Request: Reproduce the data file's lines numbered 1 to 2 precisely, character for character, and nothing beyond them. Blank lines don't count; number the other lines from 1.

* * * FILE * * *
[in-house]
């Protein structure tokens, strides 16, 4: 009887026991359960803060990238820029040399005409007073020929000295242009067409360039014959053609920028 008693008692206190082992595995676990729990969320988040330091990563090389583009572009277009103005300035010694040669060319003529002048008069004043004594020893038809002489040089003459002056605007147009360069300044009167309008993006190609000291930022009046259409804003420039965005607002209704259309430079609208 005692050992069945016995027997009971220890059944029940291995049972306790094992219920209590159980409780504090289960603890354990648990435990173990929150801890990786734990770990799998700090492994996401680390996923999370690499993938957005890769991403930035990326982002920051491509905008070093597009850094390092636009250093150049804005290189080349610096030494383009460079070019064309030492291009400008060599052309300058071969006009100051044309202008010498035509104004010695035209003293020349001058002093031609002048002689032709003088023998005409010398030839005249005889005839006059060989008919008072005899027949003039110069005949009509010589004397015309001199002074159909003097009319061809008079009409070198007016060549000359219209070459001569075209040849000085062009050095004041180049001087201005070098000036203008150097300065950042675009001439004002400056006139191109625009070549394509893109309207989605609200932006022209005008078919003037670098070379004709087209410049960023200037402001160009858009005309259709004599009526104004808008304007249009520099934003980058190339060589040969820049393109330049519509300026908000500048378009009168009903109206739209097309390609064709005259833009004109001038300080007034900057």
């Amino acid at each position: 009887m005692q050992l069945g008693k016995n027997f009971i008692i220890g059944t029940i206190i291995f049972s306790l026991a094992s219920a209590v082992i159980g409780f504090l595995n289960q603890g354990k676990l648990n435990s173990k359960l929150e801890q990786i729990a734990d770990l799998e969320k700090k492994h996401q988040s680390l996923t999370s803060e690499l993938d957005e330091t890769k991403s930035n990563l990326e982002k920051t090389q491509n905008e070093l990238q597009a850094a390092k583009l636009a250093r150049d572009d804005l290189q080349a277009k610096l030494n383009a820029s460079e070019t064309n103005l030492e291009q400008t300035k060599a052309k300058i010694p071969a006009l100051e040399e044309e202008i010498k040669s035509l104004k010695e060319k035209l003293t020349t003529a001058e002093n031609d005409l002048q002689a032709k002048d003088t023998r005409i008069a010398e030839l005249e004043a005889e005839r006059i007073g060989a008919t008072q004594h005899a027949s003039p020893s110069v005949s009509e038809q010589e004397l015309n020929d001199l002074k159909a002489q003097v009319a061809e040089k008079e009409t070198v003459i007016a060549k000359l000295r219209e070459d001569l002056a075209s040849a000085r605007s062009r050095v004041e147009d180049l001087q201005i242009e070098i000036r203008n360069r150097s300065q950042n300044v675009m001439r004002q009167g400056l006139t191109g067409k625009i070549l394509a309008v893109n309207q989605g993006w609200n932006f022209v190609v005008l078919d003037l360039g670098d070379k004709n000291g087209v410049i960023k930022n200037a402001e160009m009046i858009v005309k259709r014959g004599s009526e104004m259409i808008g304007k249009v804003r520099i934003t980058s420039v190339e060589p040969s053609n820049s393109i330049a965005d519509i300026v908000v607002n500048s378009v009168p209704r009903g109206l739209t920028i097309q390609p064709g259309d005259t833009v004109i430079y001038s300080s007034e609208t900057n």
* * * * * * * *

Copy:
[in-house]
């Protein structure tokens, strides 16, 4: 009887026991359960803060990238820029040399005409007073020929000295242009067409360039014959053609920028 008693008692206190082992595995676990729990969320988040330091990563090389583009572009277009103005300035010694040669060319003529002048008069004043004594020893038809002489040089003459002056605007147009360069300044009167309008993006190609000291930022009046259409804003420039965005607002209704259309430079609208 005692050992069945016995027997009971220890059944029940291995049972306790094992219920209590159980409780504090289960603890354990648990435990173990929150801890990786734990770990799998700090492994996401680390996923999370690499993938957005890769991403930035990326982002920051491509905008070093597009850094390092636009250093150049804005290189080349610096030494383009460079070019064309030492291009400008060599052309300058071969006009100051044309202008010498035509104004010695035209003293020349001058002093031609002048002689032709003088023998005409010398030839005249005889005839006059060989008919008072005899027949003039110069005949009509010589004397015309001199002074159909003097009319061809008079009409070198007016060549000359219209070459001569075209040849000085062009050095004041180049001087201005070098000036203008150097300065950042675009001439004002400056006139191109625009070549394509893109309207989605609200932006022209005008078919003037670098070379004709087209410049960023200037402001160009858009005309259709004599009526104004808008304007249009520099934003980058190339060589040969820049393109330049519509300026908000500048378009009168009903109206739209097309390609064709005259833009004109001038300080007034900057």